The protest culminated in Lucknow on the October 1 with a gathering of groups and individuals who are committed to the cause of the democratic right of freedom of expression.
4. A Dalit basti demolished: Dalits pay for voting against Badal's son
(Parshotam Betab in Indian Express)
Faridkot, September 21. They had been living in the basti for decades. And one election uprooted all of them. The residents of Jiwan Nagar in Faridkot say they had to pay a heavy price for backing the Congress candidate in the recent elections. Two weeks after polling, almost the entire basti has been razed by the Municipal Committee without any advance notice, allegedly at the instance of the ruling Akali Dal.
With their belongings scattered all around, more than 50 Dalit families have been sitting in dharna near the debris of their demolished houses, while police personnel maintain a vigil.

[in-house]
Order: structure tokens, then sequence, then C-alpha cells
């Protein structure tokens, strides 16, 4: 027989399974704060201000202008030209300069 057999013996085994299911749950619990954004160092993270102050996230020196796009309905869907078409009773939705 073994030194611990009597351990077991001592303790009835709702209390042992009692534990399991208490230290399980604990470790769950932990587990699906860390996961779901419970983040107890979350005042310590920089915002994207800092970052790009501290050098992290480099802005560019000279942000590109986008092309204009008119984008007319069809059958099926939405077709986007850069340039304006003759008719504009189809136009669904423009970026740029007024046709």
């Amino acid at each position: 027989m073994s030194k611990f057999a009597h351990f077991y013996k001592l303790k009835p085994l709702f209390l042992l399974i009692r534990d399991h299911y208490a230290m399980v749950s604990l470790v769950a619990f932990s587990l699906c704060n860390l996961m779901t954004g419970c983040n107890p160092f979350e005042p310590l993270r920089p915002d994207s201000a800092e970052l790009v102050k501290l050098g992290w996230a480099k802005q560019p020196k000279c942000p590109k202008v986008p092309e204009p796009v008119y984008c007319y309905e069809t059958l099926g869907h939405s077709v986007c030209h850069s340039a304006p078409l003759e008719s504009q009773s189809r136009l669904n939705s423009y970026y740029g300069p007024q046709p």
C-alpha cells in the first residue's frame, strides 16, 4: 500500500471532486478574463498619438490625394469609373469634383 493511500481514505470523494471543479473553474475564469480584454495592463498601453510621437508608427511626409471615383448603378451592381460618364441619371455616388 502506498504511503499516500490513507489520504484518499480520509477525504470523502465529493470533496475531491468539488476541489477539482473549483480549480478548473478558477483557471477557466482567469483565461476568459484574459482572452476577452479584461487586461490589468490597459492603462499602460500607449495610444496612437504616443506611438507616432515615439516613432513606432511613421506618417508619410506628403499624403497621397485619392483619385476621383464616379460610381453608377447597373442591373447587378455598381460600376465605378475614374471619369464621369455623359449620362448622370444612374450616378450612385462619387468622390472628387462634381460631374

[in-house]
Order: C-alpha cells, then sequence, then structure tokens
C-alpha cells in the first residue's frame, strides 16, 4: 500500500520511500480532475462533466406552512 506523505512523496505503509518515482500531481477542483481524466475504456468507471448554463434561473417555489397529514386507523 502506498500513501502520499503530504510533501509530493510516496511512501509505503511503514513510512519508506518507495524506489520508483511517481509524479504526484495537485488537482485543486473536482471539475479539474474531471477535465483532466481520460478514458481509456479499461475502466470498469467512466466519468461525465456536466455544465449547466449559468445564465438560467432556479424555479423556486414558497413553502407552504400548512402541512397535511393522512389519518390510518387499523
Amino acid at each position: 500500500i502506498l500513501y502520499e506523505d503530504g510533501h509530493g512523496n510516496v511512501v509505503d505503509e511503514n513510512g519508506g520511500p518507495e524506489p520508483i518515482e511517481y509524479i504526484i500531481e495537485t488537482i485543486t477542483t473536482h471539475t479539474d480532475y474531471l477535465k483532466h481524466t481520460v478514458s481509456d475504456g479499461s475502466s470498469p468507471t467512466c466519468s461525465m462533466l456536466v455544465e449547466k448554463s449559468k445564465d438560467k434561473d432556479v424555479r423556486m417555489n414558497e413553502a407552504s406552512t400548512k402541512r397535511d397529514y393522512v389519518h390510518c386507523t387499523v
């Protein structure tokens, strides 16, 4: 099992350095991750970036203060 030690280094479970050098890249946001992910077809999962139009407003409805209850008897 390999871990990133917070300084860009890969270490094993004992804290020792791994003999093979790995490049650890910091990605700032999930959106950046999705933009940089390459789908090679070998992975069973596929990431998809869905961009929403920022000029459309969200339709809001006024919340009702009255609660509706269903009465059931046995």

"We have been living in this basti for more than 40 years and have been allotted house numbers by the Municipal Committee. We even have regular electricity connections, "says Amrik Singh, a resident. "Two days before polling, Akali candidate Sukhbir Singh Badal came to our basti and promised to regularise our possession, if we voted for him. But after the polling, with local Akali leaders convinced that the residents voted for the Congress candidate, the punishment was swift." Sukhbir Singh Badal, when contacted, says he was not aware of it.
"On the evening of September17, heavy police force and Munici-pal officials with bulldozers and tractor-trollies, led by Akali leader and MC chief Gurtej Singh Gill, descended on the basti and ordered the inhabitants to vacate their houses," says Nasib Kaur.
Nasib Kaur shows receipts of payment of house tax levied by the Municipal Committee. MC president Gurtej Singh Gill says the issue is being given a political colour. He says the land on which the houseswere built was encroached upon. When asked why no eviction notice was given to the residents. Gill says this was done to avoid legal hindrances.
Three Essays Press for books on history, education, culture, media, society and politics with a South Asian accent and a contemporary slant.